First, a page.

The History of Art And The Curious Lives of Famous Painters
Piero della Francesca
Italian Renaissance Painter
Piero della Francesca was born in the little town of Borgo San Sepolco, in 1420. While artists who labored in the midst of densely populated and closely built cities were accustomed, with sharp eye, to observe things from near by, Piero, standing on a hill of his native town, saw only light and space. He saw the sun as it brooded over the valley and bathed objects, now in the splendor of the morning, now in the quivering light of noon, now in soft twilight. Narrowed by no limit, his eye swept over numberless hills into infinite space. The two problems of space and light, therefore, became the great objects of his life.
The psychological aspect of Piero della Francesca work is no less remarkable than technical. In representing the History of the Holy Cross, he actually gives the history of the Tree of Life which Seth, the son of Adam, planted; the history of the tree trunk, the wood of which served as a bridge, then as the threshold of the Temple, which lat at the bottom of the sea, then in the depths of the earth; and which, although the Nazarene was crucified upon it, still preserves its indestructible power.
Piero della Francesca, exhibits his mathematical fascinations and exercise in perspective drawing through his min career paintings. His later works are only further paradigms of his principles. A flaring daylight lies over the Baptism of Christ. The body of Christ is not flesh colored, but the light falling through the treetops plays upon the skin wit greenish reflections. The figures do not stand in front of the landscape, but grow out of it as mighty as statues. The trees meeting above the scene are pomegranates, the symbol of fertility. As angles, the fresh, saucy maidens of the Birth if Christ, with green wreaths and red and white roses in there fair hair, have returned.
In Madonna de Sinigaflia he attempts the favorite problem of Pieter de Hooch in showing light from a window, flooding into a room, vibrates more dimly in one place and more brightly in another. The love of still-life revealed in this painting led him to paint pictures without figures, representing wide squares enlivened by festive Renaissance buildings; and thus architectural painting taking its place in Italian art. It is true that these last works a yellowish-green mist has taken the place of the clear, bright colors he had formerly loved. It indicated his disease of the eye - a strange irony of fate that the man who had seen so much light was finally blinded. --Richard Muther, The History of Modern Painting, Henry and Co., London, 1896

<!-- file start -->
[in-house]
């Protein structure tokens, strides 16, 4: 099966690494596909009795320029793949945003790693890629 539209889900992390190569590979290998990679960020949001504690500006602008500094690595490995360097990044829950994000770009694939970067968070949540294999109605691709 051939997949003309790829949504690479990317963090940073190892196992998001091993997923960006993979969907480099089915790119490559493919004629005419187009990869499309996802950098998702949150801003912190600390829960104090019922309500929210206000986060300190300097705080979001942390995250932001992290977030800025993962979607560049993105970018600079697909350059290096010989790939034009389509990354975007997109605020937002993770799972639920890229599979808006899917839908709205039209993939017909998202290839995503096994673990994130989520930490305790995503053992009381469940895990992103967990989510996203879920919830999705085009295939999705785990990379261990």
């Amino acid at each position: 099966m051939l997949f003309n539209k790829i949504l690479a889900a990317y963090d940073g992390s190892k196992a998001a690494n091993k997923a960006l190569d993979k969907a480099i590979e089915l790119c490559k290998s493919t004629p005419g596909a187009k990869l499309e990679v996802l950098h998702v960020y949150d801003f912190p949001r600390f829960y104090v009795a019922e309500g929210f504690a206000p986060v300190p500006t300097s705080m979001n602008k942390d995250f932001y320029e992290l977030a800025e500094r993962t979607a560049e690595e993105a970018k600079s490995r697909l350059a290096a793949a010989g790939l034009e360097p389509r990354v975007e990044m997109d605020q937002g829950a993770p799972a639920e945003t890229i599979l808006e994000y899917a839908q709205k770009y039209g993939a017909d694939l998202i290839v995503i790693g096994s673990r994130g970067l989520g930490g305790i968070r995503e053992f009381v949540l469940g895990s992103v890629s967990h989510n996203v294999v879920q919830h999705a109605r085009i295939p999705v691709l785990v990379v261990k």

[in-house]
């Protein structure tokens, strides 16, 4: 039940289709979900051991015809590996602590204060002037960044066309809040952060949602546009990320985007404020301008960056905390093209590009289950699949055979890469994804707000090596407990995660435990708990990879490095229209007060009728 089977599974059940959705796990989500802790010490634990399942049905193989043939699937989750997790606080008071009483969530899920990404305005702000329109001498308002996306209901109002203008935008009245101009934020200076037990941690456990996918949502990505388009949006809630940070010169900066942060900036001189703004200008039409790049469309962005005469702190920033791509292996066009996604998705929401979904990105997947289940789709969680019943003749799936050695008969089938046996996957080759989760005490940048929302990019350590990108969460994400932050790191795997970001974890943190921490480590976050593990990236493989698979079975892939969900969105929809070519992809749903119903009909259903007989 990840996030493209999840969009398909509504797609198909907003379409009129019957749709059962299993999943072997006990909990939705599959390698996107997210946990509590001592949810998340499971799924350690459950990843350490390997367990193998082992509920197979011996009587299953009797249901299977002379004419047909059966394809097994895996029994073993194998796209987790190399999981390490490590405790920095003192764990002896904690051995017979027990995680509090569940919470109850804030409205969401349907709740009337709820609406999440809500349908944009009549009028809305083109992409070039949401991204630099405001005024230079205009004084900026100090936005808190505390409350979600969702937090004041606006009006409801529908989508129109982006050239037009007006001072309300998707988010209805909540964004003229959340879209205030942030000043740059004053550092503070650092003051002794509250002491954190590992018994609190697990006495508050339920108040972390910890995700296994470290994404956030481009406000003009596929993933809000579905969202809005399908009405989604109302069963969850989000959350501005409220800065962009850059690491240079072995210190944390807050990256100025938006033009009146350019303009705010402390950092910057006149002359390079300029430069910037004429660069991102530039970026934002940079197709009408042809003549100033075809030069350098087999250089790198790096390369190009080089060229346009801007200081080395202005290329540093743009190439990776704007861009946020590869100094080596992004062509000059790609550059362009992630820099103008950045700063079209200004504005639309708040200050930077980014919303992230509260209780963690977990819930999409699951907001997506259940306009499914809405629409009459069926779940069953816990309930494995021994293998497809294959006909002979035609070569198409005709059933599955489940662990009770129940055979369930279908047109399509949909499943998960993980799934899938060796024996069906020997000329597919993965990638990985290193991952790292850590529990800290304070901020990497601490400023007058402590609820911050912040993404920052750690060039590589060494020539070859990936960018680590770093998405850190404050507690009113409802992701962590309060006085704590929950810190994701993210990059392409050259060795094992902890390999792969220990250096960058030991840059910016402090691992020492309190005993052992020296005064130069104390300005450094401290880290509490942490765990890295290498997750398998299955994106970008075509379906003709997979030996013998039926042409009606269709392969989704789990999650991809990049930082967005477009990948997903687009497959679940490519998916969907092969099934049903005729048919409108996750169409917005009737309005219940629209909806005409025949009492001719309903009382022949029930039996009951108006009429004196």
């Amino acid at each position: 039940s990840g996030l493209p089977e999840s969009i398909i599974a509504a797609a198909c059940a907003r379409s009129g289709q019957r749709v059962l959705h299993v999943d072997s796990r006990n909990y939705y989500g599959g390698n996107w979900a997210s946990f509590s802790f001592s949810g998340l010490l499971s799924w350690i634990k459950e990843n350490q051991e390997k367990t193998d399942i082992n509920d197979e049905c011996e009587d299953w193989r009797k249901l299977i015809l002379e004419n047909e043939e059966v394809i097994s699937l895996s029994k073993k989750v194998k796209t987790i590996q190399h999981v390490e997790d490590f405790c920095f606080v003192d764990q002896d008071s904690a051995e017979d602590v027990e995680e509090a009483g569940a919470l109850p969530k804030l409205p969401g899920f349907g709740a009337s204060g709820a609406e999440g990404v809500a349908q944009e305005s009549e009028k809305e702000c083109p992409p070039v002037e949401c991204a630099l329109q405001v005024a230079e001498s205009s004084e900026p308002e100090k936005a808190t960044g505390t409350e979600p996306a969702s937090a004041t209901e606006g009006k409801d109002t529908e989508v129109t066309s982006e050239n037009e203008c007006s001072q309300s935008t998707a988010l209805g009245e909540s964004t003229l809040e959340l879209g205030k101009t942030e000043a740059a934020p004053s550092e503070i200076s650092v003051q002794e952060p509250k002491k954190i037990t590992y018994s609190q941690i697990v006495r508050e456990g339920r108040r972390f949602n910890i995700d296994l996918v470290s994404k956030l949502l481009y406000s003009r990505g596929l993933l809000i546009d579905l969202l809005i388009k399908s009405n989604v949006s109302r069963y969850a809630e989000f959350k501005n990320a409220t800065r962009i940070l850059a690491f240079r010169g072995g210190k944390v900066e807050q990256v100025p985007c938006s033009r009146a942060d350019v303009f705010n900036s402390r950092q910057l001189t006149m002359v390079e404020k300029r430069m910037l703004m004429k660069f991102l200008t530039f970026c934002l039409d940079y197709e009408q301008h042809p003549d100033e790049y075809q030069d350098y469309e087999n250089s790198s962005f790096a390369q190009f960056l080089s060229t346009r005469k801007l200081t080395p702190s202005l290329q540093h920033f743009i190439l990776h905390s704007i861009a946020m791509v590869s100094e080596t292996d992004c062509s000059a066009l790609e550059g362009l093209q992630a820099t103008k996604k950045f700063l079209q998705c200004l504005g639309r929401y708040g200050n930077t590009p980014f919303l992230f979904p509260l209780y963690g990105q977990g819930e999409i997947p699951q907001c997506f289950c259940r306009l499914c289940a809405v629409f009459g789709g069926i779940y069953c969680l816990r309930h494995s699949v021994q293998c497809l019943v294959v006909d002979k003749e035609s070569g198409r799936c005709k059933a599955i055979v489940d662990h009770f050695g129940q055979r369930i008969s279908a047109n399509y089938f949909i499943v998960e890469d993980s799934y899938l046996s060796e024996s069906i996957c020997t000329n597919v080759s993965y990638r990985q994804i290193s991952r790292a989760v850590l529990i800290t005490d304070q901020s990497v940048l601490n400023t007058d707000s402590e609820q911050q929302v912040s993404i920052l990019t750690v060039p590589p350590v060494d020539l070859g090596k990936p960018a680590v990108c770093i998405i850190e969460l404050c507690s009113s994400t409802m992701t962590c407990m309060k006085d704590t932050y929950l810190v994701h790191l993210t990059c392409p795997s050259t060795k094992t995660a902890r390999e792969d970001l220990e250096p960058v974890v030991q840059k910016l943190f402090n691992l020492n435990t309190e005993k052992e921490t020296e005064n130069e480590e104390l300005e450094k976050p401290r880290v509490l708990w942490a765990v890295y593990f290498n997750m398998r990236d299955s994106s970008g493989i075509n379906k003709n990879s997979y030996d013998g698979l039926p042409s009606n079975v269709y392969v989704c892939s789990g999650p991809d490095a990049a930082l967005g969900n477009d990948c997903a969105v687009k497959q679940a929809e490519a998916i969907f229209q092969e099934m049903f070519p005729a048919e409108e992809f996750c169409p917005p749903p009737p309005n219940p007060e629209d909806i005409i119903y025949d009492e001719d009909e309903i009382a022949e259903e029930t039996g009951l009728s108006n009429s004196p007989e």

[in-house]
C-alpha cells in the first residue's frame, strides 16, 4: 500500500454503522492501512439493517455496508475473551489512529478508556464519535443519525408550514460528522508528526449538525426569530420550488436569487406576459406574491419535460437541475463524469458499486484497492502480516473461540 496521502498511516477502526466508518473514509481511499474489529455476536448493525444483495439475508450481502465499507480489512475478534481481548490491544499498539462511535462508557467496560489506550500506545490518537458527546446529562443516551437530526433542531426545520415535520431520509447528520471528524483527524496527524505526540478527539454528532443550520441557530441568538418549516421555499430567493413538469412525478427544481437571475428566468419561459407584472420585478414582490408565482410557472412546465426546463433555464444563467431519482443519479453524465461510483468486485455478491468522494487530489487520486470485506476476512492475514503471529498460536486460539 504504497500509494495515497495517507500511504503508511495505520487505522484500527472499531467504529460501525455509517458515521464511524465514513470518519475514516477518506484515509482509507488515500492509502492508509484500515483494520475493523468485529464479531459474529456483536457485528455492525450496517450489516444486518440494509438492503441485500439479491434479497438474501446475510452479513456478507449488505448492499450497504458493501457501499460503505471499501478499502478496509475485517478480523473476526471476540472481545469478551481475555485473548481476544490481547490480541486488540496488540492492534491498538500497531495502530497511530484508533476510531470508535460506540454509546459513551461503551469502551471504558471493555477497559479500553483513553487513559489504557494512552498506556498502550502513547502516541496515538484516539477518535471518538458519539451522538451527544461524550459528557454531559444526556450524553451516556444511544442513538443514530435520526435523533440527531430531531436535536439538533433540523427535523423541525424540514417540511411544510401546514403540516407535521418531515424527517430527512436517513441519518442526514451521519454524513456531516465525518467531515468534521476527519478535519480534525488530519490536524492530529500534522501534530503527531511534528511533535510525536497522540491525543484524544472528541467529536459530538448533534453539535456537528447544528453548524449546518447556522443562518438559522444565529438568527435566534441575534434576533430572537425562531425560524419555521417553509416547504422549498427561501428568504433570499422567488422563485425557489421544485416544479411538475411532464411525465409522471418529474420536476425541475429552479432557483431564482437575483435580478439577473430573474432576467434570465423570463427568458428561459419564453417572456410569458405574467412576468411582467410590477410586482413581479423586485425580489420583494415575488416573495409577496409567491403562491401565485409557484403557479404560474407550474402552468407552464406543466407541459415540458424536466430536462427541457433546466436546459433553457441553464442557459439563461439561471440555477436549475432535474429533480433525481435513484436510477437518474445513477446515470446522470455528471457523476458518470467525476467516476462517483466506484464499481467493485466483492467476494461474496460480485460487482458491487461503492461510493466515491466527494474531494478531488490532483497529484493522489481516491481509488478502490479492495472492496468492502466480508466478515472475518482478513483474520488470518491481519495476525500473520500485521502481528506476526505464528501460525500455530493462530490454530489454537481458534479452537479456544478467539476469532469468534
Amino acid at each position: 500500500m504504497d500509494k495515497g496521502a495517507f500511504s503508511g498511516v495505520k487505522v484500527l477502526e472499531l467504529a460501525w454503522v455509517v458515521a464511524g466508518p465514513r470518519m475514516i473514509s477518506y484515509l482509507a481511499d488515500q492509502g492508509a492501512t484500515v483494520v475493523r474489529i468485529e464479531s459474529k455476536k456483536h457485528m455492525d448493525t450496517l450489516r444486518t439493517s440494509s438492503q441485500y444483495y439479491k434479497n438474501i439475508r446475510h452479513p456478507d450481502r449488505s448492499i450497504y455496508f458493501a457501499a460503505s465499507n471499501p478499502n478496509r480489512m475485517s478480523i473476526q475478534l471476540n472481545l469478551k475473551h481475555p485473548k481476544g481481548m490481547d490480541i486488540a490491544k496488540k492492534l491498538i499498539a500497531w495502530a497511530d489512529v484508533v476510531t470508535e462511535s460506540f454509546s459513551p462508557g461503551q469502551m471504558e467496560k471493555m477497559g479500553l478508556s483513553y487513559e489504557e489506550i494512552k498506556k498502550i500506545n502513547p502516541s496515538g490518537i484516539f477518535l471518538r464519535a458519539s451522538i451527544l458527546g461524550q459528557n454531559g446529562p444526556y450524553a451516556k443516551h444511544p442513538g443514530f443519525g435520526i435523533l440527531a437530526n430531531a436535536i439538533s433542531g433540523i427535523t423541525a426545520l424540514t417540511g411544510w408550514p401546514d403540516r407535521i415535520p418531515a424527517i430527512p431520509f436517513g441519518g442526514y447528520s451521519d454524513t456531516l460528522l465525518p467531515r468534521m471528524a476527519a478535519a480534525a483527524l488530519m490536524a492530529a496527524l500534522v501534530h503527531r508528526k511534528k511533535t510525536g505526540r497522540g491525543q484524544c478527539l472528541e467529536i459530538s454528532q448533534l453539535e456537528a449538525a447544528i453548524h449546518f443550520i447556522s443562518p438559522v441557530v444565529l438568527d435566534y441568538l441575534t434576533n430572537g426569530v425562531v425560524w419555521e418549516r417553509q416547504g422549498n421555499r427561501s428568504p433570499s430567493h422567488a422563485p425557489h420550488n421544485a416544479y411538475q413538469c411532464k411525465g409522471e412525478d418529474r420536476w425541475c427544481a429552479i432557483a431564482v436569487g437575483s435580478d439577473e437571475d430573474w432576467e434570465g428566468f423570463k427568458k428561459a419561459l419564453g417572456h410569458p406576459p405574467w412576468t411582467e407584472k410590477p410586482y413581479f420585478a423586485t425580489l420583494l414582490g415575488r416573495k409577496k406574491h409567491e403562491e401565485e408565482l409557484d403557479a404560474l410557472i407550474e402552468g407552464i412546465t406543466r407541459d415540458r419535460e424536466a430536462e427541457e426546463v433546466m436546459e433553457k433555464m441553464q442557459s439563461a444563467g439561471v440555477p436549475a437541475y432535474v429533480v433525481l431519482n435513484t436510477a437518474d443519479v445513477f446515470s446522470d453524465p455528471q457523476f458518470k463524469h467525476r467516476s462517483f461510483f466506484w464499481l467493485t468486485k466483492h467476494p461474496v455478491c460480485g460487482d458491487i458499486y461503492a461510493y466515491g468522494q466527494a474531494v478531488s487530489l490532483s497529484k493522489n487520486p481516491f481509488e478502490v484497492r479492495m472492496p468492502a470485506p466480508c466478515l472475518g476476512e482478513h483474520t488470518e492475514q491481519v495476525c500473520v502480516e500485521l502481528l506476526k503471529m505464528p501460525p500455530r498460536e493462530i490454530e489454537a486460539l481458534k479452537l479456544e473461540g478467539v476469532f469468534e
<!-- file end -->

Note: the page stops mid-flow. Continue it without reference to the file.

Key Descriptive Words and Phrases associated with the Renaissance Movement - rebirth, rediscovery of the classical world, publication of Della Pittura, a book about the laws of mathematical perspective for artists, sfumato, chiaroscuro, Savonarola, spiritually significant, illuminated manuscript, idealized biblical themes, scriptorium, illuminator, Age of Discovery, axonometric drawing, curiosity about the natural world, mythology, realistic use of colours and light, Bonfire of the Vanities, Old Testament stories, ethereal and foggy backgrounds, Gospel parables, The Blackdeath, romanticized landscapes, Christian symbolism.
Renaissance marks the ascendancy of individualism and the
uncompromising prominence of the individual. Artists such as
Piero della Francesca were raised up in social standing and their
artworks was no
longer looked upon as simple handicrafts, but as divinely inspired
creations. Distinguished art historian and author, John C. Van Dyke,
observed "The word "Renaissance" has a broader meaning than its strict
etymology would imply. It was a "new birth," but something more than
the revival of Greek learning and the study of nature entered into it.
It was the grand consummation of Italian intelligence in many
departments—the arrival at maturity of the Christian trained mind
tempered by the philosophy of Greece, and the knowledge of the actual
world. Fully aroused at last, the Italian intellect became inquisitive,
inventive, scientific, skeptical—yes, treacherous, immoral, polluted.
It questioned all things, doubted where it pleased, saturated itself
with crime, corruption, and sensuality, yet bowed at the shrine of the
beautiful and knelt at the altar of Christianity. It is an illustration
of the contradictions that may exist when the intellectual, the
religious, and the moral are brought together, with the intellectual in
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